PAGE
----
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As 2013 proves a good year for energy storage, what is ahead for 2014?

This author no longer works for DNV GL.

On Thursday, February 20th, our storage and distributed energy resources group teamed with Energy Central to conduct another webinar on electricity storage…This one titled What’s ahead for Storage in 2014, Trends and Implications for the Energy Industry.”  Over 1,000 people registered for the call, a number that simply amazed the Energy Central folks but the participation numbers were also consistent with another webinar our team conducted with Energy Central in October 2013, where over 1,100 people registered for the event.  The participation shows that interest in this area is still extremely high but also forces stakeholders to ask the question of “so where are all the devices?”

Each year, advocates and stakeholders of the storage industry hope that we have reached the “tipping point” where the technology reaches a state of mass deployment. Such hope glosses over the 720 MW already installed world-wide or the advancements that companies such as AES have made in this area. But for manufacturers, such advancements are still relatively small. What are we expecting to see in 2014?

Essentially, the continued steady advancement of the technology and the leveraging of State programs that are going to start accelerating installations. For the electricity storage industry, 2013 was a tremendous year. The State of California approved a ruling that initiated a mandate to deploy 1.325 GW of storage over the next 10 years.  This action is in addition to CPUC (California Public Utility Commission) directives for SCE to install 50 MW and approving a similar request from SDG&E.  The State of New York has jumped in as well by opening their own proceeding to examine the benefits of storage while ConEdison and NYSERDA, in response to their projected closing of the Indian Point nuclear plant, are in the process of releasing incentives of up to $2,100/kW of energy storage devices to help fill the gap.

2013 was the year of “valuation” for storage, as DNV GL and other groups introduced sophisticated modeling tools to allow adopters of storage get accurate assessments of the potential benefits the devices can offer.

In fact, as these advancements continue, the industry is beginning to focus more on the issues around deployment and safety to ensure storage devices can meet the initiatives, but that they are also integrated and installed safely on the grid.

As one steps back, plots the course for storage, the trend lines still remain in a very positive direction and the market segment is no longer having theoretical debates but rather examining the performance of actual applications. One major point made in the webinar focused on the entrance of large multi-national manufacturers into the space and how this may impact that market, the emergence of storage applications closer to the edge of the grid as opposed to the whole-sale, generation side, and interest in combining applications such as solar-storage systems.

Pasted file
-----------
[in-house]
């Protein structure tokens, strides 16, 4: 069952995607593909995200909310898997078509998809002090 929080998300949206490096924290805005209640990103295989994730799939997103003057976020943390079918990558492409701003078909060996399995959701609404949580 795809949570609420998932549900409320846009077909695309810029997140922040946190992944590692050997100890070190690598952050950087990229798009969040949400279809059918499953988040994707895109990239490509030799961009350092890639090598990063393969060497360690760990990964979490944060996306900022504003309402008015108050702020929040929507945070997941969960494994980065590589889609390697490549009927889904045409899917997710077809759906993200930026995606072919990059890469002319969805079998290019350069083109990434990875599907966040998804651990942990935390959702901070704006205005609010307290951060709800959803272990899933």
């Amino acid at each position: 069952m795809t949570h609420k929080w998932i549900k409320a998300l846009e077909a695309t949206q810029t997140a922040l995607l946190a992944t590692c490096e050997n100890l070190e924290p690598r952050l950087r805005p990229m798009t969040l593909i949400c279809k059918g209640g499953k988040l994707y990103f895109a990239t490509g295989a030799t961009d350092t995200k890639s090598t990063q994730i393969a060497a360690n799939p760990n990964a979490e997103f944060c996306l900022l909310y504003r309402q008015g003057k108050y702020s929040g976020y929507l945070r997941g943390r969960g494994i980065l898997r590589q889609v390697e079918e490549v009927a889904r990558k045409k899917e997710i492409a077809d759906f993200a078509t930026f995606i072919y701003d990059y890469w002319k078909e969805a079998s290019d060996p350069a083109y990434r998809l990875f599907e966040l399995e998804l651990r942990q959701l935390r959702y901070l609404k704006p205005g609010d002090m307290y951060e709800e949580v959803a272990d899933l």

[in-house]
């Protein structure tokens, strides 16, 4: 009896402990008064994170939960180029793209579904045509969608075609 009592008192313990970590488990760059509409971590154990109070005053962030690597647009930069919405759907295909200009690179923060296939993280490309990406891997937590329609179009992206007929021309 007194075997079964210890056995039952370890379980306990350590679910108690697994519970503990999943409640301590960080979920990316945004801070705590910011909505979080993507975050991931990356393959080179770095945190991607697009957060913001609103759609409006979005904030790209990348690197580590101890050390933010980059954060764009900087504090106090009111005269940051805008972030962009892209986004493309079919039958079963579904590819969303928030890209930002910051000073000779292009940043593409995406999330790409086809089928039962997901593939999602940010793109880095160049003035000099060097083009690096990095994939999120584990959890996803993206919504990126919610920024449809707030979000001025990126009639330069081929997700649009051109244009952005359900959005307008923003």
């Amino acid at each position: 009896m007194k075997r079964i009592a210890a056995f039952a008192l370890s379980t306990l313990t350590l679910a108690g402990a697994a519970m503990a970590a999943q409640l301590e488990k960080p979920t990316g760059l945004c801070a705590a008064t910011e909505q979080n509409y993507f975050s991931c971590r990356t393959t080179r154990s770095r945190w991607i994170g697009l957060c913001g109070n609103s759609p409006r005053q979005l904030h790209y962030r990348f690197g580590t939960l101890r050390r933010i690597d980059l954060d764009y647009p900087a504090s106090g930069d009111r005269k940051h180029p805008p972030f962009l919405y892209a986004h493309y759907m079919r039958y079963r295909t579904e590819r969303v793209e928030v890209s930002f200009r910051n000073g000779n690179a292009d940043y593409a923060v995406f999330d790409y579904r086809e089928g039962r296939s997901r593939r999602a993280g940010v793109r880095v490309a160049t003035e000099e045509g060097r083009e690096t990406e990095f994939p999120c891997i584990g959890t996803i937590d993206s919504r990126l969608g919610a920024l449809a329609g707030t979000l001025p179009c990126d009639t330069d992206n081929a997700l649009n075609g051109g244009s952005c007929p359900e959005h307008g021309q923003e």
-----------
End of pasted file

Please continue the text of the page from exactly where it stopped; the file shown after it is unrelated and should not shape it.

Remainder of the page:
Despite the progress, hurdles still remain. Costs of the devices continue to be a concern but at this stage, we still see a great deal of emphasis being put on demonstration and proving long term performance capabilities. As the demonstrations evolve into real installations, focus will return to the cost of the units.

The second issue where progress does seem to be being made is in utility adoption of storage systems. Their reluctance has seemed somewhat of a mystery to date, though advantages can be found through:

  1. As a grid reliability asset, utilities may have the ability to rate-base the technology, allowing the utility to increase its asset base and stabilize its current business model
  2. Unlike fossil fuel generation, storage delivers all the capacity benefits and little loss of KWhs.  The technologies are essentially distributed generation with an automatic “off” button
  3. The asset will mitigate the issues caused by large penetration of PV on the distribution system and allow utilities to regain control of the power flow on their system
  4. The devices can improve reliability and defer system upgrades.

However, the efforts in New York and California will drive utilities to focus on the multiple benefits that can be provided by storage and not simply the cost. There are still issues to overcome before we consider storage to be commercialized, but if utilities start successfully deploying technologies on the distribution portion of the grid, one the last remaining barriers to storage will fall. At that point, our discussion becomes one purely of performance and whether the unique characteristics of storage can begin to demonstrate how beneficial they are to the grid.

Hence, as we begin 2014, we are going to see utilities starting to deploy storage in larger numbers—from SCE’s early procurement, to California’s procurement ruling, and with the “Indian Point” initiatives in New York.  It is the time to not only get a significant amount of field performance data on the storage technologies, but the use case applications will be examined as well. It is anticipated that utilities will see more advantages than disadvantages at that stage, viewing advanced storage as a friend to their operations rather than a distributed energy resource that creates problems for their operation.

Storage is being successfully deployed at the wholesale level, what is exciting about 2014 is that we are going to start seeing similar success at the utility level as well.

Learn more about DNV GL’s energy storage expertise here, and make sure to view our recent whitepaper: Will Distributed Energy Resources Change How Electricity Is Delivered?

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